By Julie Besonen | PaperMag.com
Jason Wang, 24, spearheaded the recent opening of Biang!, Flushing’s first Chinese restaurant to have gentle lighting and a modern industrial design. He and his father, David Shi, have gained a cult following the past few years for their street food-style chain, Xi’an Famous Foods, but Biang! offers a full-service, sit-down experience. In between running errands and paying visits to various branches, Wang took a few minutes this afternoon to chat over the phone.
When I ate at Biang! I realized it was the first time I’d been to a Flushing Chinese restaurant that didn’t have fluorescent lighting. Why do all Chinese restaurants seem to favor it?
I don’t think they favor it, it’s just about cost efficiency. It’s not a cultural thing. If it were up to my dad we’d still be having energy-saving lights. I don’t like the feel of fluorescents myself and don’t use any fluorescent lighting at home either. That kind of lighting doesn’t enhance the food. In China there are well-designed restaurants in the big cities. The Chinese restaurants in Flushing and in Chinatown don’t really represent true Chinese culture as it is today. It’s more about the Chinese immigrant experience in America.
There seems to be a new generation of Chinese restaurants opening right now, with Yunnan Kitchen and Mission Chinese Food on the Lower East Side.
I would not like to be compared to Mission Chinese Food. It’s kind of a reinvention of Chinese food. I’m not reinventing anything. We have authentic Chinese food with Western-style décor.
I saw some young people eating the lamb burger with chopsticks. Is it bad manners to eat with your hands?
Maybe they were just trying to be clean. Or maybe it’s because they were with their friends and didn’t want to look too casual in the restaurant. In my experience breaking bread is very American. You would not see Chinese people doing that, but really, it’s whatever works. I eat burgers with my hands.
You’ve got lamb eyeballs on the menu (in a dish that also includes lamb cheeks, tongue and palate). How many do you sell a week?
Each head makes three or four orders and we sell them at all our stores so we probably go through a dozen heads a week. It’s a very small part of our business.
What does a lamb eyeball taste like?
Pretty fatty. It contrasts with the rest of the dish — lamb tongue is chewy, the palate is crunchy since it’s pretty much cartilage and the lamb cheeks are lean meat.
How many eyeballs do you get per order?
It’s varies but usually up to one. They’re sliced. If you see a circular disc of white with a pupil in the middle, that’s eyeball.
Do mostly Chinese people order it?
Half and half, for the novelty of it. I thought only a couple of people would dare to try it, it’s so freaky.
You’ve got a lot of accessible noodle dishes but you also have boiled beef stomach skewers and cubes of pig blood tofu. What’s that like?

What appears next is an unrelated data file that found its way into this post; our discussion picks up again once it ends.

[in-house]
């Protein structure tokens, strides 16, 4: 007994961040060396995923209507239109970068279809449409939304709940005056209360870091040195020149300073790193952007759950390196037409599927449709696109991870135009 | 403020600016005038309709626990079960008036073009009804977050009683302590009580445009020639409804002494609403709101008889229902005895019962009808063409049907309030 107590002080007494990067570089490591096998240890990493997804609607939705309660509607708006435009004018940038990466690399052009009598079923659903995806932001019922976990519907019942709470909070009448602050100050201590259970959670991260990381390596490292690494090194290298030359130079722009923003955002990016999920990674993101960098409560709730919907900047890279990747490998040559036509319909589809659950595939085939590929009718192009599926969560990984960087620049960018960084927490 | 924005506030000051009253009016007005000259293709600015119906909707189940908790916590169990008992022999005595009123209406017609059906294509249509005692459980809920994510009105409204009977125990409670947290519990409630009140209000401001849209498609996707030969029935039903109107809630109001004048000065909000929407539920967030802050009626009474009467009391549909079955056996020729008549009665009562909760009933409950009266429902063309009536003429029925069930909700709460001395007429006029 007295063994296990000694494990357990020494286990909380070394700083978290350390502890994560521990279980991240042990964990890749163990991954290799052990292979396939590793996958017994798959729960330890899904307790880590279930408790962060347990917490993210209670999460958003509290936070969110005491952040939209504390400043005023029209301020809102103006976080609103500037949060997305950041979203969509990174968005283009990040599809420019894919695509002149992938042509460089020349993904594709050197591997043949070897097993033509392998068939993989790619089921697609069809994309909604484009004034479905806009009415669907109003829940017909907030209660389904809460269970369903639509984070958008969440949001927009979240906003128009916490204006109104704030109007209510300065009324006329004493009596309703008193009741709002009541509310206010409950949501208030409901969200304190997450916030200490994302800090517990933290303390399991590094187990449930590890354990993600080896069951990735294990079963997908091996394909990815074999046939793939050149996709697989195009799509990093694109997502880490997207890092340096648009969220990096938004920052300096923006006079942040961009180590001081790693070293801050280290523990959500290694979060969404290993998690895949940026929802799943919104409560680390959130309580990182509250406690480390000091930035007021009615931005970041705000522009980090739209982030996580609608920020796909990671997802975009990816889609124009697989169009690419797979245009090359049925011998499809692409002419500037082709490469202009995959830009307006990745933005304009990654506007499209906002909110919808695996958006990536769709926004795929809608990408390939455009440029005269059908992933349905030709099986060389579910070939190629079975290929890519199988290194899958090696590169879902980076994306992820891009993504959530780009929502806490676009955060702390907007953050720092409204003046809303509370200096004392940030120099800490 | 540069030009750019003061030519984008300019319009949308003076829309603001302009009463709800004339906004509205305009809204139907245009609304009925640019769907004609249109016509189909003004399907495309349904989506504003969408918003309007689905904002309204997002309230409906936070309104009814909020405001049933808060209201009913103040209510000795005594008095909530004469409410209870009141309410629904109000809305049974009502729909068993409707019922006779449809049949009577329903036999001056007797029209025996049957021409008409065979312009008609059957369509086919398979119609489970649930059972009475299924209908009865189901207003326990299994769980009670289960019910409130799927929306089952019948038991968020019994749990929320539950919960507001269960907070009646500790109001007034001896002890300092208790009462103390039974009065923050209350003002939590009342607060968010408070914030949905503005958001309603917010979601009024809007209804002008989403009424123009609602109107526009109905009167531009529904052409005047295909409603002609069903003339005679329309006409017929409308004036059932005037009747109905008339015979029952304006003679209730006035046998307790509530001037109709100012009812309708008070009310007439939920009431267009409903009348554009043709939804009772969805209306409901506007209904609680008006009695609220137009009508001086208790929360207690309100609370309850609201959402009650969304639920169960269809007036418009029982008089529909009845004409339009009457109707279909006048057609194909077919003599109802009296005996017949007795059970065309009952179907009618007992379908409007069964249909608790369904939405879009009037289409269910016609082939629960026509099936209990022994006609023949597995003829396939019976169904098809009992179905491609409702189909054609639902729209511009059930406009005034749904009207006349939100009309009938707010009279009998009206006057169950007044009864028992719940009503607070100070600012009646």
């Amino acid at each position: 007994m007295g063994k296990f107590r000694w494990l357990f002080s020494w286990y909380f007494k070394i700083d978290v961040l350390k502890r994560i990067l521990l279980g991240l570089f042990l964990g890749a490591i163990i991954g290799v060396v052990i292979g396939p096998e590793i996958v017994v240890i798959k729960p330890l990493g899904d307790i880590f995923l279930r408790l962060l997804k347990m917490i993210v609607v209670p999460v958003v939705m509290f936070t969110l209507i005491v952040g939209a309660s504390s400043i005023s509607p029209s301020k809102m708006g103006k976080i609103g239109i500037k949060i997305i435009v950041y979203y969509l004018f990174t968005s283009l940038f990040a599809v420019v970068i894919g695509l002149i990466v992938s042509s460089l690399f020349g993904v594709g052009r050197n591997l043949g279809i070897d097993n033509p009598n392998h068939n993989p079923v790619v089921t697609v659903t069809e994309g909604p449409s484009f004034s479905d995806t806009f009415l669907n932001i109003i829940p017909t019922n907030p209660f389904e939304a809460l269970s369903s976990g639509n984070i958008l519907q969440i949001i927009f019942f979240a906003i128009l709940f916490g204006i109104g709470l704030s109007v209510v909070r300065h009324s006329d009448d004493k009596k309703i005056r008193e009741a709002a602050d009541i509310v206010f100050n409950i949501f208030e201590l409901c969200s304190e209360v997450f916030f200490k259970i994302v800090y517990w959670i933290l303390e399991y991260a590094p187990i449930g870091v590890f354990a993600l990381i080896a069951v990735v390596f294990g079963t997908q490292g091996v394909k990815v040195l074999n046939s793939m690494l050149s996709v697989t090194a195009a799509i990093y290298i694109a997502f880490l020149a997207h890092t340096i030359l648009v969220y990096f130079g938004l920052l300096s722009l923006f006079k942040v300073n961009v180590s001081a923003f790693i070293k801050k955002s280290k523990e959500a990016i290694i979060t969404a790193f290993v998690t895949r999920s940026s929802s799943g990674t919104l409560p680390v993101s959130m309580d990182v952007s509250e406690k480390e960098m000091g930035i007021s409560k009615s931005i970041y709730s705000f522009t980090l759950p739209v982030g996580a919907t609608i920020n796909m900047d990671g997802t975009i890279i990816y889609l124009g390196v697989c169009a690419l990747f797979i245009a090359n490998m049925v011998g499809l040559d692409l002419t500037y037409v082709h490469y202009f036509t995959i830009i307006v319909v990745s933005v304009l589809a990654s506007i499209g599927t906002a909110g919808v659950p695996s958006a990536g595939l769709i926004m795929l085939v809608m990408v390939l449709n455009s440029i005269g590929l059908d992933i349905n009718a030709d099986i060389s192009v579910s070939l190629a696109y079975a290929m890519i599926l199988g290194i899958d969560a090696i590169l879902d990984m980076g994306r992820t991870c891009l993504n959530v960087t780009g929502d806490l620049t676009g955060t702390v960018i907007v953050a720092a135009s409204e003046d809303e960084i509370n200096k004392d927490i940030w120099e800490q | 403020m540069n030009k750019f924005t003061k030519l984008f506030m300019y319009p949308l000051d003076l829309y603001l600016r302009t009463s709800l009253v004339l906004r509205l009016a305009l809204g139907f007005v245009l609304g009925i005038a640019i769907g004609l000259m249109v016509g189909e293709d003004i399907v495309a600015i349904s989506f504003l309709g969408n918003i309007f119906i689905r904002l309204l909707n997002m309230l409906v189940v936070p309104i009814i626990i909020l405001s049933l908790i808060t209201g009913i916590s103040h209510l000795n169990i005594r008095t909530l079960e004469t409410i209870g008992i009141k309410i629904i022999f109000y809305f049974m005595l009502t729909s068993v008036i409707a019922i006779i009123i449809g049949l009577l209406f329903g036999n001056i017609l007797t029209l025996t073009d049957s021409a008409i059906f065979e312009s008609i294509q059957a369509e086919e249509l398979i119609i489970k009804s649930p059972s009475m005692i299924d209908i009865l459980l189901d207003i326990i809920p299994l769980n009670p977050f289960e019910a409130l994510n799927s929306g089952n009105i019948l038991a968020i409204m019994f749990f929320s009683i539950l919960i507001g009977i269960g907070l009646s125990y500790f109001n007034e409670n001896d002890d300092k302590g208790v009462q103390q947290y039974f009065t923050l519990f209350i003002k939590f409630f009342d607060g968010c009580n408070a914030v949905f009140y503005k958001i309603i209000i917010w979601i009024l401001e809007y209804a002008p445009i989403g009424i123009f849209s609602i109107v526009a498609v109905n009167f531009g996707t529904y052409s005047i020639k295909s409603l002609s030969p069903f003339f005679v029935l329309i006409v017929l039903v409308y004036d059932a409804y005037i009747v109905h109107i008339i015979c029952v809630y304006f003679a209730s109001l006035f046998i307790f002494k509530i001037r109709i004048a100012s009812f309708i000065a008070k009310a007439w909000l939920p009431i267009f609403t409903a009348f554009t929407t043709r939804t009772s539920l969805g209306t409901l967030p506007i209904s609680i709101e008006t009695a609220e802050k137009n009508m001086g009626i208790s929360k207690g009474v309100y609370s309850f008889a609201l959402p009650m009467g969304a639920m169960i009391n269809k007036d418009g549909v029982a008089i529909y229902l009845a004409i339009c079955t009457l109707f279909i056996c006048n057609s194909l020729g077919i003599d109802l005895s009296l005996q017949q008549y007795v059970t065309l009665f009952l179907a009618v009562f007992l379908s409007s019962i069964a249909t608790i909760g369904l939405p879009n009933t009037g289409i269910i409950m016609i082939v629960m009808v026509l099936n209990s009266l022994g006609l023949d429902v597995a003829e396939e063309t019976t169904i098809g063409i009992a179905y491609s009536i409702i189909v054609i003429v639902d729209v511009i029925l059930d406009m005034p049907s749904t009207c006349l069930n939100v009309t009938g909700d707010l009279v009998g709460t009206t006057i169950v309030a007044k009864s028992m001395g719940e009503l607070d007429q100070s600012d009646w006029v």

We’re taking the pig blood tofu off the menu. It’s black, not that popular and not that great. We’re still experimenting. We’ve added new dishes like mung bean jelly, a Northern Asian thing. It’s a savory cake, gelatin-like, cut into thick slivers, served cold. We’ve replaced our steamed buns with tiny, tiny buns about the size of half dollars, filled with lamb or pork. They’re bite-size, eight to an order. And for a vegetarian option we have tofu skin skewers now.
Your place is full of stylish Chinese kids. They had to wait a long time to get this kind of restaurant in their neighborhood.
The young people are also flocking to the New World Mall in Flushing. It’s styled after a suburban American mall and has a food court and a big grocery store on the ground floor. A lot of people have asked, ‘Why aren’t you there?’ First of all the rents are ridiculous, cut-throat. The food there isn’t that great and it’s overpriced for what it is. I live in Flushing and when I want to eat I want it to be fast and with table service. Before, there were two kinds of restaurants, family-style with florescent lighting or food stalls for a quick bite. There was no medium. Biang! is good for dates and small groups. It’s more Manhattan.
What plans do you have for expansion?
There’s nothing definite in the works, we’ve been so overwhelmed, but we’ve been looking into working with someone else on food trucks. We don’t see it coming to fruition until probably next year. Our commissary, on the border of East Williamsburg and Greenpoint, is now operating, making food for all our stores. We should have a Xi’An Famous Foods storefront there by next year, sort of like Momofuku’s Milk Bar. I’m also looking to see if we can do pop-ups in Boston or on the West Coast. We want to let people know what our food is all about, and give a chance for our fans in other cities to have it.
What do you do for fun when you’re not working?
I work pretty much all the time, day and night. Whatever time I can get off I go out with some friends. I’m kind of a perfectionist and if things are out of my control it drives me nuts. I’m OK for the time being. It’ll be harder to work when I’m older so I might as well suck it up now and take a break later.
41-10 Main St.